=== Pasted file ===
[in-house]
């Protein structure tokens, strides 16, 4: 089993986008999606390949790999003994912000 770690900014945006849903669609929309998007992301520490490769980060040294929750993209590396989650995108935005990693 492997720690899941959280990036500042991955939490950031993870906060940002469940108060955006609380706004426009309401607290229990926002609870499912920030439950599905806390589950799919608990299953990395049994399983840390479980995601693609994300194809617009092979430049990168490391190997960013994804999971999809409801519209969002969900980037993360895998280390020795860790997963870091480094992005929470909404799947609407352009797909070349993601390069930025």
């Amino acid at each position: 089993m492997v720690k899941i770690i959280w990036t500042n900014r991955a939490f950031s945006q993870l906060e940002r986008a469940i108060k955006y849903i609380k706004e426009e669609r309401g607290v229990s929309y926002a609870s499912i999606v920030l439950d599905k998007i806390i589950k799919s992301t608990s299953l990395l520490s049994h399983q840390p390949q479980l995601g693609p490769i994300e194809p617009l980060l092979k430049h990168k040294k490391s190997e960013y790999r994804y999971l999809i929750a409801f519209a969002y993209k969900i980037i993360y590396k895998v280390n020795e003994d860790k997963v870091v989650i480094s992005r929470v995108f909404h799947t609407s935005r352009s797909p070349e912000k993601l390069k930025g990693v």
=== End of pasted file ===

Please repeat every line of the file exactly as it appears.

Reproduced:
[in-house]
């Protein structure tokens, strides 16, 4: 089993986008999606390949790999003994912000 770690900014945006849903669609929309998007992301520490490769980060040294929750993209590396989650995108935005990693 492997720690899941959280990036500042991955939490950031993870906060940002469940108060955006609380706004426009309401607290229990926002609870499912920030439950599905806390589950799919608990299953990395049994399983840390479980995601693609994300194809617009092979430049990168490391190997960013994804999971999809409801519209969002969900980037993360895998280390020795860790997963870091480094992005929470909404799947609407352009797909070349993601390069930025």
């Amino acid at each position: 089993m492997v720690k899941i770690i959280w990036t500042n900014r991955a939490f950031s945006q993870l906060e940002r986008a469940i108060k955006y849903i609380k706004e426009e669609r309401g607290v229990s929309y926002a609870s499912i999606v920030l439950d599905k998007i806390i589950k799919s992301t608990s299953l990395l520490s049994h399983q840390p390949q479980l995601g693609p490769i994300e194809p617009l980060l092979k430049h990168k040294k490391s190997e960013y790999r994804y999971l999809i929750a409801f519209a969002y993209k969900i980037i993360y590396k895998v280390n020795e003994d860790k997963v870091v989650i480094s992005r929470v995108f909404h799947t609407s935005r352009s797909p070349e912000k993601l390069k930025g990693v």